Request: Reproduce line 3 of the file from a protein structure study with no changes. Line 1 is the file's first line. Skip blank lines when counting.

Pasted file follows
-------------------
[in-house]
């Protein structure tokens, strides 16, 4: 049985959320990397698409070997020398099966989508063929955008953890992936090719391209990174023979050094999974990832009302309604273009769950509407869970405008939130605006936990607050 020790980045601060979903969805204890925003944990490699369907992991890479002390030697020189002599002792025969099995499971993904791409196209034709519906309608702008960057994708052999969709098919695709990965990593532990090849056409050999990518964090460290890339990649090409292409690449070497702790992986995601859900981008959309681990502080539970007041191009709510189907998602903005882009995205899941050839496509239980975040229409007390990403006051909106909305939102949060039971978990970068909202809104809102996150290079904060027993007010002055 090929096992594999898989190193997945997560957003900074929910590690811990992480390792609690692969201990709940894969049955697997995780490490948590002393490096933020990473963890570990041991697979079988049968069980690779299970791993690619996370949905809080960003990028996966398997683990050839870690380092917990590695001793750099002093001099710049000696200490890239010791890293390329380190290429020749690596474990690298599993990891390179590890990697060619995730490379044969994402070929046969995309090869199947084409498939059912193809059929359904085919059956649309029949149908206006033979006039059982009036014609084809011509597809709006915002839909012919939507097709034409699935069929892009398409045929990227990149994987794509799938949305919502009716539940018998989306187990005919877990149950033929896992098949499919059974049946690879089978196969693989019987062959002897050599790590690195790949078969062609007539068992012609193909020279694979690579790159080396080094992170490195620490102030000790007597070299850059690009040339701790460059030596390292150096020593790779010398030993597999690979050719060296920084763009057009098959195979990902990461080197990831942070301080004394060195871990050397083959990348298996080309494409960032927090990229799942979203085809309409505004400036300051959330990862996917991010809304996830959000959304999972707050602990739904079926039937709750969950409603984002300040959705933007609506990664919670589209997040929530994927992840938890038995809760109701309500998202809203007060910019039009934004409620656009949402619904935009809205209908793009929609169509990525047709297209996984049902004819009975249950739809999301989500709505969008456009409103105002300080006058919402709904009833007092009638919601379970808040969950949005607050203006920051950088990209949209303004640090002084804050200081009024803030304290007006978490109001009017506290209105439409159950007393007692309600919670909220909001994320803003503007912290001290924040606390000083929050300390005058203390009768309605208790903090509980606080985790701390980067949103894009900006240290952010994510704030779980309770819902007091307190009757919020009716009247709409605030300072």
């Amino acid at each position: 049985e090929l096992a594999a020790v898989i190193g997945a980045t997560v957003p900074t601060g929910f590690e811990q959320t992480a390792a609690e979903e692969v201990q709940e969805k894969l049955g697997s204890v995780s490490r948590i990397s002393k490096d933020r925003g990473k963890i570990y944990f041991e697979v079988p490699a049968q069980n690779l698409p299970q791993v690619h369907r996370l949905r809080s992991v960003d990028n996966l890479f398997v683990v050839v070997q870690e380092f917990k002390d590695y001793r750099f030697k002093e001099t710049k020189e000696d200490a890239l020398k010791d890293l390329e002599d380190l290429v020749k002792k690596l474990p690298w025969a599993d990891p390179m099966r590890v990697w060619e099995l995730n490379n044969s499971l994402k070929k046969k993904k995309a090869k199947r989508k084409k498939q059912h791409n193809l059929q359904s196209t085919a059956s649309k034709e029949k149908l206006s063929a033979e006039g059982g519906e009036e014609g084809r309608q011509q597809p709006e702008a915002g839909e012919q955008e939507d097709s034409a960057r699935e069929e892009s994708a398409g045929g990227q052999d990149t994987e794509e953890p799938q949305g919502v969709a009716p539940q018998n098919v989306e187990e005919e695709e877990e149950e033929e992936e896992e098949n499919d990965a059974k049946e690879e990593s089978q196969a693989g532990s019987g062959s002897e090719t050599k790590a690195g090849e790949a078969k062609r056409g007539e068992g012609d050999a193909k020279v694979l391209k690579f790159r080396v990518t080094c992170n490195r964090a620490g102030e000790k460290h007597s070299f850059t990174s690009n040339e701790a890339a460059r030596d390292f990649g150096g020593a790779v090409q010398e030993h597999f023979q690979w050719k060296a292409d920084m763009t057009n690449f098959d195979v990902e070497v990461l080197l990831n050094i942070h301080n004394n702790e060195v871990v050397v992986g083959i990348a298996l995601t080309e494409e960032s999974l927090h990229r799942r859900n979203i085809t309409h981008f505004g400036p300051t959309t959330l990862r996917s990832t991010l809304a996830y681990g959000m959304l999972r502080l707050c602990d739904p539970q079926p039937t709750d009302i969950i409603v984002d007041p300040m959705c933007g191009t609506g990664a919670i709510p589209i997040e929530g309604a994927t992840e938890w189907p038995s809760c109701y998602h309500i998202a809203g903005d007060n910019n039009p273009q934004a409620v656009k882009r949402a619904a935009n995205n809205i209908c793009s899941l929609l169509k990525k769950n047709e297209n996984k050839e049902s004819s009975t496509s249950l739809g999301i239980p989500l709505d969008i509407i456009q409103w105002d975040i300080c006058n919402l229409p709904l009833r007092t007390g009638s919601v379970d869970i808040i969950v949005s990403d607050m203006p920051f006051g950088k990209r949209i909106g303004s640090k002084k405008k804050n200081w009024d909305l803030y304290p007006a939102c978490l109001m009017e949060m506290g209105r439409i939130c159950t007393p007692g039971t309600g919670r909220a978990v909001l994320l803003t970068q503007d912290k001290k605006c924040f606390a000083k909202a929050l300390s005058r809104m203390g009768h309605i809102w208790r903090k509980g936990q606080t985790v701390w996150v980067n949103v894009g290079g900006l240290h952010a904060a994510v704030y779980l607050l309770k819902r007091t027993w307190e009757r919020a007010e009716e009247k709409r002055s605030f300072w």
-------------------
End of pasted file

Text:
């Amino acid at each position: 049985e090929l096992a594999a020790v898989i190193g997945a980045t997560v957003p900074t601060g929910f590690e811990q959320t992480a390792a609690e979903e692969v201990q709940e969805k894969l049955g697997s204890v995780s490490r948590i990397s002393k490096d933020r925003g990473k963890i570990y944990f041991e697979v079988p490699a049968q069980n690779l698409p299970q791993v690619h369907r996370l949905r809080s992991v960003d990028n996966l890479f398997v683990v050839v070997q870690e380092f917990k002390d590695y001793r750099f030697k002093e001099t710049k020189e000696d200490a890239l020398k010791d890293l390329e002599d380190l290429v020749k002792k690596l474990p690298w025969a599993d990891p390179m099966r590890v990697w060619e099995l995730n490379n044969s499971l994402k070929k046969k993904k995309a090869k199947r989508k084409k498939q059912h791409n193809l059929q359904s196209t085919a059956s649309k034709e029949k149908l206006s063929a033979e006039g059982g519906e009036e014609g084809r309608q011509q597809p709006e702008a915002g839909e012919q955008e939507d097709s034409a960057r699935e069929e892009s994708a398409g045929g990227q052999d990149t994987e794509e953890p799938q949305g919502v969709a009716p539940q018998n098919v989306e187990e005919e695709e877990e149950e033929e992936e896992e098949n499919d990965a059974k049946e690879e990593s089978q196969a693989g532990s019987g062959s002897e090719t050599k790590a690195g090849e790949a078969k062609r056409g007539e068992g012609d050999a193909k020279v694979l391209k690579f790159r080396v990518t080094c992170n490195r964090a620490g102030e000790k460290h007597s070299f850059t990174s690009n040339e701790a890339a460059r030596d390292f990649g150096g020593a790779v090409q010398e030993h597999f023979q690979w050719k060296a292409d920084m763009t057009n690449f098959d195979v990902e070497v990461l080197l990831n050094i942070h301080n004394n702790e060195v871990v050397v992986g083959i990348a298996l995601t080309e494409e960032s999974l927090h990229r799942r859900n979203i085809t309409h981008f505004g400036p300051t959309t959330l990862r996917s990832t991010l809304a996830y681990g959000m959304l999972r502080l707050c602990d739904p539970q079926p039937t709750d009302i969950i409603v984002d007041p300040m959705c933007g191009t609506g990664a919670i709510p589209i997040e929530g309604a994927t992840e938890w189907p038995s809760c109701y998602h309500i998202a809203g903005d007060n910019n039009p273009q934004a409620v656009k882009r949402a619904a935009n995205n809205i209908c793009s899941l929609l169509k990525k769950n047709e297209n996984k050839e049902s004819s009975t496509s249950l739809g999301i239980p989500l709505d969008i509407i456009q409103w105002d975040i300080c006058n919402l229409p709904l009833r007092t007390g009638s919601v379970d869970i808040i969950v949005s990403d607050m203006p920051f006051g950088k990209r949209i909106g303004s640090k002084k405008k804050n200081w009024d909305l803030y304290p007006a939102c978490l109001m009017e949060m506290g209105r439409i939130c159950t007393p007692g039971t309600g919670r909220a978990v909001l994320l803003t970068q503007d912290k001290k605006c924040f606390a000083k909202a929050l300390s005058r809104m203390g009768h309605i809102w208790r903090k509980g936990q606080t985790v701390w996150v980067n949103v894009g290079g900006l240290h952010a904060a994510v704030y779980l607050l309770k819902r007091t027993w307190e009757r919020a007010e009716e009247k709409r002055s605030f300072w």